Change can be exhilarating or difficult. Our response is determined by what the change is (something that I like versus something that I fear), when the change happens (good margin versus no margin), and the nature of my temperament (change energizes me versus change stresses me). Here are seven tips to successfully implement change this year.
1. Start where you are.
If you want to lose weight, you have to know what your present weight is. If you want to grow revenue, you need to know what your present revenue is. Only then can you determine whether you will be successful at change.
2. Focus on the benefits.
Most change requires some level of sacrifice. If you want to change yourself or your organization, but all you and others focus on is how much it will cost, how painful it will be, how much it will make others unhappy – you get the point – it will drain you before it even happens. Focus on the benefits more than the sacrifices.
3. Work on it as a team.
During the training of Navy Seals, teamwork is highly stressed. As one Seal said – they hammer it into you! Having at least one other person to help, encourage, and provide accountability dramatically increases the likelihood of successful change. And, it makes the experience more fun!
4. Aim for small wins.
Picture walking into a fitness center where all you see are powerful looking, cross fit trained, adrenaline filled exercise animals. Most of us would immediately turn around and stop at the nearest Red Robin for a burger! Successful change starts with small wins rather than immediate transformation. Aim for consistent wins that accumulate into significant change.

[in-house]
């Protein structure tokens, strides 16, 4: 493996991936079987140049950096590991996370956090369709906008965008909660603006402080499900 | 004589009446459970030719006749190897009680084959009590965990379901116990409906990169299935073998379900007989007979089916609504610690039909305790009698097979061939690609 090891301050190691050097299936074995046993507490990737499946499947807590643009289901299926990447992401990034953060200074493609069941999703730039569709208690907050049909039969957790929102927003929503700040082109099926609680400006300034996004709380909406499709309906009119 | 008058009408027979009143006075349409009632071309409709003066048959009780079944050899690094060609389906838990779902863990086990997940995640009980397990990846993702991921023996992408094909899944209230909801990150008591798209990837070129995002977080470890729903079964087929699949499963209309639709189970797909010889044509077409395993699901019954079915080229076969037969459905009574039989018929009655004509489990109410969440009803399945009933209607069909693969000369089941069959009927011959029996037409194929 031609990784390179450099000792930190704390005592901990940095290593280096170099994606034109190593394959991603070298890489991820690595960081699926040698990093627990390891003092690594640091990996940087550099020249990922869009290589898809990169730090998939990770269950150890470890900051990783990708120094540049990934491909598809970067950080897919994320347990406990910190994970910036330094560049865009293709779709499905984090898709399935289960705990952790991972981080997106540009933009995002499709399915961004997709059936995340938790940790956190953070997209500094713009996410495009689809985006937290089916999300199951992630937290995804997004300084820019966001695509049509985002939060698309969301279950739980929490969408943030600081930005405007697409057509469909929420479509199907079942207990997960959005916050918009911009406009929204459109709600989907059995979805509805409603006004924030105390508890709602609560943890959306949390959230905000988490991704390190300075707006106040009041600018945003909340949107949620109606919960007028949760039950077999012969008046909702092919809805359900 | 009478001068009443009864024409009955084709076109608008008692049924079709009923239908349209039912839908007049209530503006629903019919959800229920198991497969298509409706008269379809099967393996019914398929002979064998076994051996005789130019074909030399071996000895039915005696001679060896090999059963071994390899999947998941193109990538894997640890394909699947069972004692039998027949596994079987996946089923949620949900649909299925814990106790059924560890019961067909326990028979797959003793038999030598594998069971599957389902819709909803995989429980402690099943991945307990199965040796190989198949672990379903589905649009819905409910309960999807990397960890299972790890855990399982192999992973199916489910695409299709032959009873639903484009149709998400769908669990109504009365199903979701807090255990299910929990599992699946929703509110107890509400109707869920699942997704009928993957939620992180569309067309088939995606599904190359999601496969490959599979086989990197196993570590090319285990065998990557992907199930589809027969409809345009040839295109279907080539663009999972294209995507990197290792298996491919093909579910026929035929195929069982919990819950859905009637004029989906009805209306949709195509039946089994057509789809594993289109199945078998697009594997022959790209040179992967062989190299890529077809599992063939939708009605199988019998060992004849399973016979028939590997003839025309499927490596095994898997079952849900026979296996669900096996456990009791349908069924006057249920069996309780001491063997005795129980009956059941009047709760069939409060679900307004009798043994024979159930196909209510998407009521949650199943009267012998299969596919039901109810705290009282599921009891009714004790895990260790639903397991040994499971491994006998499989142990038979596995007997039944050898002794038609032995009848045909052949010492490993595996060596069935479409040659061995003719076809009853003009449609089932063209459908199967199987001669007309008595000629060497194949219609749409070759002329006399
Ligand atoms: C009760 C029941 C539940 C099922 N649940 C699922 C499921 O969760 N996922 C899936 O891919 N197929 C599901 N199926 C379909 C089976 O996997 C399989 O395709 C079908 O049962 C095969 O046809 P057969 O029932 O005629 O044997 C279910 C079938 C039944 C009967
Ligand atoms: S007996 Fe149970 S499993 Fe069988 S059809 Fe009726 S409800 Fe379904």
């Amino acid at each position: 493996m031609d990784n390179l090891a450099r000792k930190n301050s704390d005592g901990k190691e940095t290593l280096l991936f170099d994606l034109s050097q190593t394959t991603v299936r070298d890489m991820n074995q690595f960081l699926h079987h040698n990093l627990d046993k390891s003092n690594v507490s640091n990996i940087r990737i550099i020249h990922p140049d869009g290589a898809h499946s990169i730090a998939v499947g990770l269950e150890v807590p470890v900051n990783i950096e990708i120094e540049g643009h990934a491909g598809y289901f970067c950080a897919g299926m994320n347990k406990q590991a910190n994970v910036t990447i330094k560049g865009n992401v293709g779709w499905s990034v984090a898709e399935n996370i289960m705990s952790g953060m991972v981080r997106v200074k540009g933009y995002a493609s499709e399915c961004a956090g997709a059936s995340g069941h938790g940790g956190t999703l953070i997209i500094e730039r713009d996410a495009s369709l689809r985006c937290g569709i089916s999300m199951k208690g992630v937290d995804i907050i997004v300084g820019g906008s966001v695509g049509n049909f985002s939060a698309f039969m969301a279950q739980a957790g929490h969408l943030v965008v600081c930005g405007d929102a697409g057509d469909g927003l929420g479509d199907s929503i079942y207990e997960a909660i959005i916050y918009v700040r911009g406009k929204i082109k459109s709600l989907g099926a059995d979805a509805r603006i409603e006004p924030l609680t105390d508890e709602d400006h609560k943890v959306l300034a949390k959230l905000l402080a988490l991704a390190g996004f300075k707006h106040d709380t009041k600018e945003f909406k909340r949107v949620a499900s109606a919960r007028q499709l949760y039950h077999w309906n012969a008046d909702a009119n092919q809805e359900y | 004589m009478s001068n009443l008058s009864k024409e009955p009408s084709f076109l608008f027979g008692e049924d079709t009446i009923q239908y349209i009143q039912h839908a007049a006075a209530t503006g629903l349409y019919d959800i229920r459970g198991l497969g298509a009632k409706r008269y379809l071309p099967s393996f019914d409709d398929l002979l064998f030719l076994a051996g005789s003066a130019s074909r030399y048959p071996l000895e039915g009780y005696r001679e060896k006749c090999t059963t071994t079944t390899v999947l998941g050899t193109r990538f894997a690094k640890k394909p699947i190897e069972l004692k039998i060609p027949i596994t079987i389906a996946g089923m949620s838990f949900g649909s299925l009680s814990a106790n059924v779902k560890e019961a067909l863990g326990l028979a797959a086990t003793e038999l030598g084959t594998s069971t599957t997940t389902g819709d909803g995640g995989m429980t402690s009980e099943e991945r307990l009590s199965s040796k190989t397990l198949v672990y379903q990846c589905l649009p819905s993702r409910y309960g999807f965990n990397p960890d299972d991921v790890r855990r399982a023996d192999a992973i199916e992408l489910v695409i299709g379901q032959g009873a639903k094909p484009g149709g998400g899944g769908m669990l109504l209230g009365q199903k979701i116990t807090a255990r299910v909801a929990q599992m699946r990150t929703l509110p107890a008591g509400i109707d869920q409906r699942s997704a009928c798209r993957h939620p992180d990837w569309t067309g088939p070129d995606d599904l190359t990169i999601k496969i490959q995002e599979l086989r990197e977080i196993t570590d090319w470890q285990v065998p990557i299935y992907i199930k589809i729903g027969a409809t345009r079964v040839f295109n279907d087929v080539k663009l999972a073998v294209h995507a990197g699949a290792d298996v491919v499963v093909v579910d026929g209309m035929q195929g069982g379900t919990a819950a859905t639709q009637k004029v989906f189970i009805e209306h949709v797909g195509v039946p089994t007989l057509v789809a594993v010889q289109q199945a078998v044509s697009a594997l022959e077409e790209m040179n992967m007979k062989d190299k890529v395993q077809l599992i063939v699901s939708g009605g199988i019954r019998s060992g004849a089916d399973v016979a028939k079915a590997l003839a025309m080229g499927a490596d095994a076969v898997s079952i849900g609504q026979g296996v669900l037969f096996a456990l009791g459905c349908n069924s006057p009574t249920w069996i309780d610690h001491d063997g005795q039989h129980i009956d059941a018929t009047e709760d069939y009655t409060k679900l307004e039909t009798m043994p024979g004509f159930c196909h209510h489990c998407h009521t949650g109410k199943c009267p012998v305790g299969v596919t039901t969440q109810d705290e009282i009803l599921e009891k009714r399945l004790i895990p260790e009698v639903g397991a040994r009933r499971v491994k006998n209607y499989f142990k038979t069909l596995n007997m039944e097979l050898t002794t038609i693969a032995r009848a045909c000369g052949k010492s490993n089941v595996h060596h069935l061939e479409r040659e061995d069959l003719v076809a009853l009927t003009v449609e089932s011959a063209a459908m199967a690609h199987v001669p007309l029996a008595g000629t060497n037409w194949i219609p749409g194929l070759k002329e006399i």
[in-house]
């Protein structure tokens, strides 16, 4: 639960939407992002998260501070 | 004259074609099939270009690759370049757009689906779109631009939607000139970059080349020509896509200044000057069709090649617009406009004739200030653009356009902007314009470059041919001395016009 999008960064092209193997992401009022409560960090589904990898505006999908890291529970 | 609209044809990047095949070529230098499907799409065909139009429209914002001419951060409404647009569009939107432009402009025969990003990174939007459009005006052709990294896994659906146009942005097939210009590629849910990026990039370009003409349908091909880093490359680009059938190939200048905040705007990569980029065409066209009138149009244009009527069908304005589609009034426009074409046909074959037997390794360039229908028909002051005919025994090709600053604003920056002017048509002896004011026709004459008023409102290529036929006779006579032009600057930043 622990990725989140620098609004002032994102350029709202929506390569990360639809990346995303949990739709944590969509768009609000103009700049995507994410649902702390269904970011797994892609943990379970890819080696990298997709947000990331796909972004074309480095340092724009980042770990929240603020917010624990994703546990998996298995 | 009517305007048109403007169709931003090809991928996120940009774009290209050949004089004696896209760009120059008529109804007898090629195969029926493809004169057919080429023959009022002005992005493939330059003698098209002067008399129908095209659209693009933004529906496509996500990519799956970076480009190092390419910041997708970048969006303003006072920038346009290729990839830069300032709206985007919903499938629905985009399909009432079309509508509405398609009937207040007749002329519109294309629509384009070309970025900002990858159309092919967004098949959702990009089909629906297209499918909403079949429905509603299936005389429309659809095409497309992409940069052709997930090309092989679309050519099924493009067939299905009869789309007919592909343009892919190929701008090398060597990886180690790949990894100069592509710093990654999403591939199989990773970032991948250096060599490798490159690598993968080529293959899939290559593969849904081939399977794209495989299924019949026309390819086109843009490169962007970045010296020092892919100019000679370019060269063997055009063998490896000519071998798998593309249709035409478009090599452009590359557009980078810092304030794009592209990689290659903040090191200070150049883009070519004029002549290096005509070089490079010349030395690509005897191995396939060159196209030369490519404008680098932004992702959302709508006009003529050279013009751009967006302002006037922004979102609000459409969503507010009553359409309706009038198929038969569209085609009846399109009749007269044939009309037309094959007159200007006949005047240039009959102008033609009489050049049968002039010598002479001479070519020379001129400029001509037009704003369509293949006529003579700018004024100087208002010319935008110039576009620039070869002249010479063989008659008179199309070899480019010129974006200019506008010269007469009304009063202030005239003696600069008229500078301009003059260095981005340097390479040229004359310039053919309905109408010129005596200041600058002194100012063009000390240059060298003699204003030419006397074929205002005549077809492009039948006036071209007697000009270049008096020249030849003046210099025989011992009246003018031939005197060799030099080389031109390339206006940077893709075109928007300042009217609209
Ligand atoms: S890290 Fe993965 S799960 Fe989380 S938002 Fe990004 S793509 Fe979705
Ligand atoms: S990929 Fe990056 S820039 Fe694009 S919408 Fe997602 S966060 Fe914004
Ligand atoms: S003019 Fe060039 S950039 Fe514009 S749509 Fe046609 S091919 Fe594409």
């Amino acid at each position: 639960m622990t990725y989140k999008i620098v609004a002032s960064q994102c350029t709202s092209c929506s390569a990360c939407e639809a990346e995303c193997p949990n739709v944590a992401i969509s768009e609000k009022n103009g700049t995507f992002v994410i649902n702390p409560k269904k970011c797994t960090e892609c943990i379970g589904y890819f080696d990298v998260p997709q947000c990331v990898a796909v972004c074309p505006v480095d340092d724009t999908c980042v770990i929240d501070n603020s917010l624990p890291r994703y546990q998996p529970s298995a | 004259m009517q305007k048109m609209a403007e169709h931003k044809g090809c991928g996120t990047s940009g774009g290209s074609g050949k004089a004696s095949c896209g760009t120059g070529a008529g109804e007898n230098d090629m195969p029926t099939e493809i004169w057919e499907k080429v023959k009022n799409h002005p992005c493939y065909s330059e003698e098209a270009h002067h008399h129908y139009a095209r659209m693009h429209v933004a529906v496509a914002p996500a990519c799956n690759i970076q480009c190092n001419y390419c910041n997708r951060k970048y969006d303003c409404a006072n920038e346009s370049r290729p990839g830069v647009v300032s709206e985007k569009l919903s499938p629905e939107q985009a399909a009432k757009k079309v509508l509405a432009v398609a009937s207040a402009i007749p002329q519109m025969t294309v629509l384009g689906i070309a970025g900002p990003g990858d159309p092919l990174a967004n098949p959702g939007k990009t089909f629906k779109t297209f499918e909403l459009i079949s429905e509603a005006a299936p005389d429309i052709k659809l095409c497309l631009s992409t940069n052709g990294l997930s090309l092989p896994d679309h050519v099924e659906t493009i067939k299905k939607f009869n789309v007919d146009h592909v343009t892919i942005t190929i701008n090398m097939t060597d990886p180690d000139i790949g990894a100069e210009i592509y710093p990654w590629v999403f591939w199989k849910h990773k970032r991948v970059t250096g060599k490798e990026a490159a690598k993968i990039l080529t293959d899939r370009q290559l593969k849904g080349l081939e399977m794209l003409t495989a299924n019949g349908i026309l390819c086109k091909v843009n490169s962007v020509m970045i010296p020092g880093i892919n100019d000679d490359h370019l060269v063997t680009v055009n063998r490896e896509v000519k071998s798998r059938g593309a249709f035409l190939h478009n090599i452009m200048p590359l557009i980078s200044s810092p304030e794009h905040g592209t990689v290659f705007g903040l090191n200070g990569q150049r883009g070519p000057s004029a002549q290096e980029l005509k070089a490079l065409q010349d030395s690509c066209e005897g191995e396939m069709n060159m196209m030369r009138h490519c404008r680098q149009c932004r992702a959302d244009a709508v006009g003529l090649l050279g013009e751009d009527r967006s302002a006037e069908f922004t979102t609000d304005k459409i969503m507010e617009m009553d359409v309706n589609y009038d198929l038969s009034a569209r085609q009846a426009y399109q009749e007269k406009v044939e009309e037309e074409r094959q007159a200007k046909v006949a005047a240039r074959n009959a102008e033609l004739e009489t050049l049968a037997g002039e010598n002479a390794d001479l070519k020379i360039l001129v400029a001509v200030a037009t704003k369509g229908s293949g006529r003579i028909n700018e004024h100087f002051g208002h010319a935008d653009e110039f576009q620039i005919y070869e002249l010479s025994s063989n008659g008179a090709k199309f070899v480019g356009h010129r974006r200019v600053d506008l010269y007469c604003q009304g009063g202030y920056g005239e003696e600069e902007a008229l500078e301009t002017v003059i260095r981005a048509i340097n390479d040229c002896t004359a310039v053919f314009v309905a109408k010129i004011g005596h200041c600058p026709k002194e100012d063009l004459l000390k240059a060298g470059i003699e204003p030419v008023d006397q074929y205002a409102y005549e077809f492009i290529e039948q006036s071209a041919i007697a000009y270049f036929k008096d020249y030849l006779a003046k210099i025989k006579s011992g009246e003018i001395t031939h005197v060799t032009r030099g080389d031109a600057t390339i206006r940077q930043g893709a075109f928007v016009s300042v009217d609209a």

5. Calculate first, execute second.
When the special forces of the U.S. military work on a special operation like a high value target, they first invest a lot time and practice in planning. They look at photos, read intelligence briefings, examine maps, and sometimes even create mock buildings in which to practice. They know that it is better to calculate first and execute second. The opposite can be deadly.
6. Embrace more than resist.
The safety and comfort of what we have can be hard to leave for the unknown. It is this comfort and sometimes even a little arrogance (“it wasn’t my idea so it must not be good”) that feeds resistance to change. If we want to change our organization and ourselves, we need to lean towards embracing change rather than fighting it. This does not mean blind or foolish acceptance, but rather a disposition that starts with openness.
7. Plan for failure.
Everyone loves to brag about their successes but in reality, failure is a part of most change processes. I cut out carbs from my diet but ate five double chocolate chip cookies. I thought my new program at work was a home run, but it was a true crash and burn. I want to save money, but spent far more than I should have. These are examples of failure. And, failure happens. So, begin with the commitment that should I fail, I will not quit. Fess up. Own up. And get up and start again.
“How do you change the world? One room at a time. Which room? The one you’re in.” – Peter Block
Jay Desko is the Executive Director of The Center and serves on the Senior Leadership Team at Calvary Church in Souderton, PA. Jay brings experience in the areas of organizational assessment, leadership coaching, decision-making, and strategic questioning. Jay’s degrees include an M.Ed. in Instructional Systems Design from Pennsylvania State University and a Ph.D. in Organizational Behavior and Leadership from The Union Institute.